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Vendors are rushing to join Amazon, EMC/VMware, IBM, Google, Microsoft, and Salesforce in the cloud, offering businesses new ways to do more with less.
4. Big Companies Will Embrace The Cloud.
Until now, cloud computing has been popular mostly among smaller companies, but corporations and other large user organizations will shed their inhibitions and adopt cloud services much more aggressively in 2009. Why? Because they can. Enterprise-class management tools, data-integration technologies, and other prerequisites are becoming increasingly available. The promise of cost savings and the ease of subscription-style pricing will also fuel adoption among larger companies.
5. Microsoft Will Keep Customers On Hold.
If 2008 was the year that Microsoft raised the curtain on its cloud computing strategy, 2009 will be the year that it begins to deliver on what it's promised -- but don't expect too much. Microsoft's Windows Azure cloud operating system and the related Windows Azure Platform Services are still in development, and Microsoft has been vague about when they will become available. We may begin to see some Azure services in the second half of 2009, but 2010 is a more realistic timeframe for general availability.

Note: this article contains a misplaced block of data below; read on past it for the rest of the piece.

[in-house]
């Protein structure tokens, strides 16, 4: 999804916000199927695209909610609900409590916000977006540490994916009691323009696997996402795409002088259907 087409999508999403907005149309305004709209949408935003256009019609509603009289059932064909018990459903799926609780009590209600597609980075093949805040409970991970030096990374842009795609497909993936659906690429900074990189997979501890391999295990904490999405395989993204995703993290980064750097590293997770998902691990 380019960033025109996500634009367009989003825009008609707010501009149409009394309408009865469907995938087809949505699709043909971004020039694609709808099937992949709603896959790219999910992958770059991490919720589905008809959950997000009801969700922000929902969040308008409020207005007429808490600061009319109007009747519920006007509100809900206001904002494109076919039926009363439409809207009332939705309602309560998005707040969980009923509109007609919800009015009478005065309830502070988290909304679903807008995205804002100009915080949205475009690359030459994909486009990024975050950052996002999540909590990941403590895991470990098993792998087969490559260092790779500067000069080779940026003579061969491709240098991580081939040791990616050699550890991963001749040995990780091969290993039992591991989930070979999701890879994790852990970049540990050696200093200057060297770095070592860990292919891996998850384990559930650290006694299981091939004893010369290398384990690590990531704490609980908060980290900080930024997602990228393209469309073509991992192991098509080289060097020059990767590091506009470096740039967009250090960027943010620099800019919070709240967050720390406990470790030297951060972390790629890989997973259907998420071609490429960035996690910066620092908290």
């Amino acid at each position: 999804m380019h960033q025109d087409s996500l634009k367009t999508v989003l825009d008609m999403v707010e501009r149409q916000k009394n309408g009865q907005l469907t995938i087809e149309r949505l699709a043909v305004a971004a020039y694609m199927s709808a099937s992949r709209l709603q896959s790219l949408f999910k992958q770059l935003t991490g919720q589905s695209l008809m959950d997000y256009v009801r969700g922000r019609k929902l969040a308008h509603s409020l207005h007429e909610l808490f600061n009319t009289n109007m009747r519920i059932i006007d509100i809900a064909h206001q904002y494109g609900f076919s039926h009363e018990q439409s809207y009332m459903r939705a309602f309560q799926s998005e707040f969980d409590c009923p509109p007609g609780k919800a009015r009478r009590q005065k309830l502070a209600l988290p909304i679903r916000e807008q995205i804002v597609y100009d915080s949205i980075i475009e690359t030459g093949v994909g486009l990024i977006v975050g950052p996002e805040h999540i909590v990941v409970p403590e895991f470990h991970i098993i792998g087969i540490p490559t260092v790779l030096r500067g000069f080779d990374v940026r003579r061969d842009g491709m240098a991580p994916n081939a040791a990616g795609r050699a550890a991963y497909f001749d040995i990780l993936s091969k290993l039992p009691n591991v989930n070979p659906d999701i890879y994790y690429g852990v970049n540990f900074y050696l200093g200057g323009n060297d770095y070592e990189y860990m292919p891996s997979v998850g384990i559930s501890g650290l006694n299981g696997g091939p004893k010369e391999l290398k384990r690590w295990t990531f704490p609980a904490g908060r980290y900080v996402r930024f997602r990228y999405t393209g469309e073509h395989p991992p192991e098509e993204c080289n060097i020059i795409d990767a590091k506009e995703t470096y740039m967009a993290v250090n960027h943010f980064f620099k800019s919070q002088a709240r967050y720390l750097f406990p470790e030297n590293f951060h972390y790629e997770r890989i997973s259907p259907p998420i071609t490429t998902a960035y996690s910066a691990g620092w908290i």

6. Enterprise-Class Management Tools Will Emerge.
It may seem like Amazon's Elastic Compute Cloud is the granddaddy of cloud services, but in fact EC2 only became generally available two months ago after a long test cycle. That's significant because much-needed EC2 management tools are due next. Amazon has promised EC2 management, monitoring, load-balancing, and auto scaling tools in early 2009. IBM's Tivoli division plans to add cloud management to its Tivoli Service Request Manager, Provisioning Manager, and Monitoring products. These are just a few examples; there will be more.
7. Cloud Startups Will Thrive.
In September 2008, InformationWeek introduced 20 cloud computing startups that are geared to make a big impact (registration required). In October, it added eight startups to that list. A few weeks ago, cloud management vendor RightScale announced that it had closed $13 million in second-round funding. Venture capital may be drying up around Silicon Valley, but cloud computing startups will be an exception.
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